From the outside, the Cane family looks like they have it all. A successful military father, a loving mother and five beautiful teenage daughters. But on the inside, life isn’t quite so idyllic: the Cane sisters can barely stand each other, their father is always away, and their neglectful mother struggles with addiction and depression.
When their youngest and most beloved sister, Rose, dies in a tragic accident, Mona Cane and her sisters are devastated. And when she is brought back from the dead, they are relieved. But soon they discover that Rose must eat human flesh to survive, and when their mother abandons them, the sisters will find out just how far they’ll go to keep their family together.
Let me preface this by saying I wanted to love this book, so badly. It was one of my most anticipated releases of the year. I requested an ARC so many times before finally being able to trade for a copy on twitter! I hoped I would be writing a rave review to tell you guys that this was morbid and gross and creepy and so much fun. Sadly, instead, you get… this review.
Before the birthday balloons, and before the accident, before the broken mirrors and the black veins and the dismembered bodies in the basement, there was only the Cane sisters.
Sounds kinda spoilery, eh? Nah. That’s literally the first line in the book – which made it seem like it was off to a killer start, but unfortunately, was just foreshadowing for what would ultimately become my first problem with this book: it spoils itself. If you’ve read the synopsis or the blurbs on the dust jacket, congratulations, you already know how it ends.
If there had been any mystery left to the plot, I think this book would have felt so different – and so much better. There is literally one twist in the plot that is kept a “secret”, but it’s so painfully obvious that I can’t even count it as a legitimate twist.
Loyalty is everything when it came to family, Mona believed. It didn’t matter what they do or put you through: at the end of the day, they were the only family you had.
Easily the most infuriating thing about The Ravenous was Mona’s family, who made me want to scream at least once per chapter. I get that it was intentional, and that we were supposed to hate everyone except Mona and Rose (and maybe one other sister), but everything was so over the top – particularly with the incredibly abusive eldest sister, Juliet – that it went far beyond hating the characters, straight into the zone of considering DNFing the book just so I wouldn’t have to read about them anymore.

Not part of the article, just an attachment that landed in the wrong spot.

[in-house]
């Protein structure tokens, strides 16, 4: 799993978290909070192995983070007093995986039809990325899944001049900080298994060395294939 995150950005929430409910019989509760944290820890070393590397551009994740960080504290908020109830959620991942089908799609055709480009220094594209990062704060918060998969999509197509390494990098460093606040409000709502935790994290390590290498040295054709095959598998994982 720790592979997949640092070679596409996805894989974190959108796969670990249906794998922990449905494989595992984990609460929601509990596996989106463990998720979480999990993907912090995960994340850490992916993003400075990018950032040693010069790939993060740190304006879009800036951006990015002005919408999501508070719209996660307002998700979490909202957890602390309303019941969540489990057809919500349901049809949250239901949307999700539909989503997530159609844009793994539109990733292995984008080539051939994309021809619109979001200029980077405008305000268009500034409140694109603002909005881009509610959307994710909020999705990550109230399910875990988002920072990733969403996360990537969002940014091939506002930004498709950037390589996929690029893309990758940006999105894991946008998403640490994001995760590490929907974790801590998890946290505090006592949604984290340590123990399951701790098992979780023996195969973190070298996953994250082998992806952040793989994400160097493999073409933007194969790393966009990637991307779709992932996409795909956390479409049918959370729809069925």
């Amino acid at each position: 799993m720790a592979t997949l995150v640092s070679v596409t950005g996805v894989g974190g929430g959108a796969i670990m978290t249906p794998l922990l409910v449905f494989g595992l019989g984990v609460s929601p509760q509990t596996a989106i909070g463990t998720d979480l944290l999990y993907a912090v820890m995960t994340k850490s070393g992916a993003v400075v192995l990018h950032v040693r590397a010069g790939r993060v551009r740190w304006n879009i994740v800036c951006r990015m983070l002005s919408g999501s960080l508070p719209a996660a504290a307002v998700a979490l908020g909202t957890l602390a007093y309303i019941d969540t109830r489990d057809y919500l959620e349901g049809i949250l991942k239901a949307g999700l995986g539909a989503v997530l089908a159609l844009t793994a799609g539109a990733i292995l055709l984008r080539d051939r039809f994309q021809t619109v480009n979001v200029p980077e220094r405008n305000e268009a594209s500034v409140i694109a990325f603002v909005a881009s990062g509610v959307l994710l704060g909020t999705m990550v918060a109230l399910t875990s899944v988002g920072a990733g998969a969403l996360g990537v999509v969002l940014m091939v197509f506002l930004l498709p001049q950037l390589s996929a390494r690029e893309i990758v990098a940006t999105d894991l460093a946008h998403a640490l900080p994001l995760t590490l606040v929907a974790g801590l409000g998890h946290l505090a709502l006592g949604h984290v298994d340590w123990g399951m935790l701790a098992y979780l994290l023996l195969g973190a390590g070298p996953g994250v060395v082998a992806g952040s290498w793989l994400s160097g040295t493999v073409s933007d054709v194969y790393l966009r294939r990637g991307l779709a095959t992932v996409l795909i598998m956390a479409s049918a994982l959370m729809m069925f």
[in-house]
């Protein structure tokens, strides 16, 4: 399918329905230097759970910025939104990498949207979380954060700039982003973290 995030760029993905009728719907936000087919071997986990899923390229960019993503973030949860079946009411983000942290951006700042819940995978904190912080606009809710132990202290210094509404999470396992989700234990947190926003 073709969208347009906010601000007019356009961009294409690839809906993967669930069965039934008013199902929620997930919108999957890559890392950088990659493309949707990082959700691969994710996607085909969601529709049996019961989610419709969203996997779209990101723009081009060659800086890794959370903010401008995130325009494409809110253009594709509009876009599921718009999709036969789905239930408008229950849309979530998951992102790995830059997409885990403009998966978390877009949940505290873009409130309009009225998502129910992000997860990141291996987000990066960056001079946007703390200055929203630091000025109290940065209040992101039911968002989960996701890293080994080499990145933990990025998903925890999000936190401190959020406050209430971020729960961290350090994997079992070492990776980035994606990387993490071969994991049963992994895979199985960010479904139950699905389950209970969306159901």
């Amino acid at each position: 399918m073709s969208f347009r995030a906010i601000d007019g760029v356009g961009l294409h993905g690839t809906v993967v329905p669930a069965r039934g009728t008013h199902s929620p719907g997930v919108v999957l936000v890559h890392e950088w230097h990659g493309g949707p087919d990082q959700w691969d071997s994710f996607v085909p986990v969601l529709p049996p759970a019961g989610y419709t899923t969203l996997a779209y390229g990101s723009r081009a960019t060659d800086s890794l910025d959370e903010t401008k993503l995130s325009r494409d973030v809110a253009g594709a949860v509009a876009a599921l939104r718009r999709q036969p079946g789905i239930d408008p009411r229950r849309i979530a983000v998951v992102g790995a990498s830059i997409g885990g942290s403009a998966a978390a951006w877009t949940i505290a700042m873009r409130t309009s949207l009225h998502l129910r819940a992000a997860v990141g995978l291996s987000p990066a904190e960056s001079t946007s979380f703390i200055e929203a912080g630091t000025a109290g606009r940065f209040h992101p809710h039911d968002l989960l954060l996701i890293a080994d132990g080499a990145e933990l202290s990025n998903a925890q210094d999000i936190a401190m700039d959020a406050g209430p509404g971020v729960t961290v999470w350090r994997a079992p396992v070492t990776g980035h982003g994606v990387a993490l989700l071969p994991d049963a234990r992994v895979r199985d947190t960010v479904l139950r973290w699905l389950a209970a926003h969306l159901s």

The second worst part of this book was, funny enough, something I’m actually not taking points off for: the horrible grammar and writing. My copy is an ARC, so I’m hoping and assuming the finished copy was cleaned up substantially, but my word, the run-on sentences and random tense changes were terrible! Some of the phrasing itself just felt… well, I hate to say lazy but here’s an example:
When she did, she saw that Anya was sitting near the top of the stairs, hugging her knees to her chest while Juliet said a bunch of bullshit to try and get them to open the door.
“A bunch of bullshit”? Show me, don’t tell me. What did she say? I mean, come on. God, I feel awful about the direction this review is taking, but rereading through the places I tabbed is just making me want to knock this down to 1 star and forget about it, but I’m TRYING HERE.
I don’t know. The plot is vaguely fun, but mostly incredibly boring, and barely anything happens. None of the characters are enjoyable and the entire story is spoiled in the blurb. If you exceptionally like zombie stories, maybe pick this one up, but otherwise, I can’t say I’d recommend The Ravenous to anyone. I’m told that Amy’s other books are exponentially better, so maybe I’ll give her another try once I’ve stopped being so bummed out about this release.
P.S. One final thing: I’m all for swearing in books, but when you literally use “fuck” in every other sentence for pages on end, I stop paying attention to the plot and start counting “fuck”s. Sorry.
Content warnings: violence, familial abuse (emotional/verbal/physical/mental), parental neglect, alcoholism, ableism (RE: depression – unchallenged), child death, fat-shaming, cannibalism.
All quotes are taken from the ARC and may have been changed before final publication.